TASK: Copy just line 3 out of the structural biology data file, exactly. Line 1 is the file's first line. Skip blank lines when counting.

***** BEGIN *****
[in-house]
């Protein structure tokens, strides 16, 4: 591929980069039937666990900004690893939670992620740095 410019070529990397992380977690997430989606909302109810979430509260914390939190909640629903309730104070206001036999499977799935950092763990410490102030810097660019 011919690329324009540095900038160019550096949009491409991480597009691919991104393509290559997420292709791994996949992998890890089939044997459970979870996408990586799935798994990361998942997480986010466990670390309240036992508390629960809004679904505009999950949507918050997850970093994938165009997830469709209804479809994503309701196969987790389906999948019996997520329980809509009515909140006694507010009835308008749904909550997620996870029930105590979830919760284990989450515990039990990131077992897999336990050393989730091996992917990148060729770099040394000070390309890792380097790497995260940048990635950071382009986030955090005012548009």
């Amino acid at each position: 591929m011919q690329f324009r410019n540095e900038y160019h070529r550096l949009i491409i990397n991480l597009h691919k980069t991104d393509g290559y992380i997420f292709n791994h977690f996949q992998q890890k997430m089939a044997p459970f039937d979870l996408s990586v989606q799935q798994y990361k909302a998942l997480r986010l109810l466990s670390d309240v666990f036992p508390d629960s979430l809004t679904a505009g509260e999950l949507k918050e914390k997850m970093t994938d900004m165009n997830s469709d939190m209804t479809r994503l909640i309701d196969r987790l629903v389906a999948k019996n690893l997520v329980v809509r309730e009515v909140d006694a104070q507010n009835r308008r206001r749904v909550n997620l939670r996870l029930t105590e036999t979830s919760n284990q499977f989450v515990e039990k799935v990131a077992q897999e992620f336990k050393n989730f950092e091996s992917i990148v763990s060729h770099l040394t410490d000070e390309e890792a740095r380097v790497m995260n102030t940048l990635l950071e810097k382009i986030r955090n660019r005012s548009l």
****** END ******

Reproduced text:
């Amino acid at each position: 591929m011919q690329f324009r410019n540095e900038y160019h070529r550096l949009i491409i990397n991480l597009h691919k980069t991104d393509g290559y992380i997420f292709n791994h977690f996949q992998q890890k997430m089939a044997p459970f039937d979870l996408s990586v989606q799935q798994y990361k909302a998942l997480r986010l109810l466990s670390d309240v666990f036992p508390d629960s979430l809004t679904a505009g509260e999950l949507k918050e914390k997850m970093t994938d900004m165009n997830s469709d939190m209804t479809r994503l909640i309701d196969r987790l629903v389906a999948k019996n690893l997520v329980v809509r309730e009515v909140d006694a104070q507010n009835r308008r206001r749904v909550n997620l939670r996870l029930t105590e036999t979830s919760n284990q499977f989450v515990e039990k799935v990131a077992q897999e992620f336990k050393n989730f950092e091996s992917i990148v763990s060729h770099l040394t410490d000070e390309e890792a740095r380097v790497m995260n102030t940048l990635l950071e810097k382009i986030r955090n660019r005012s548009l």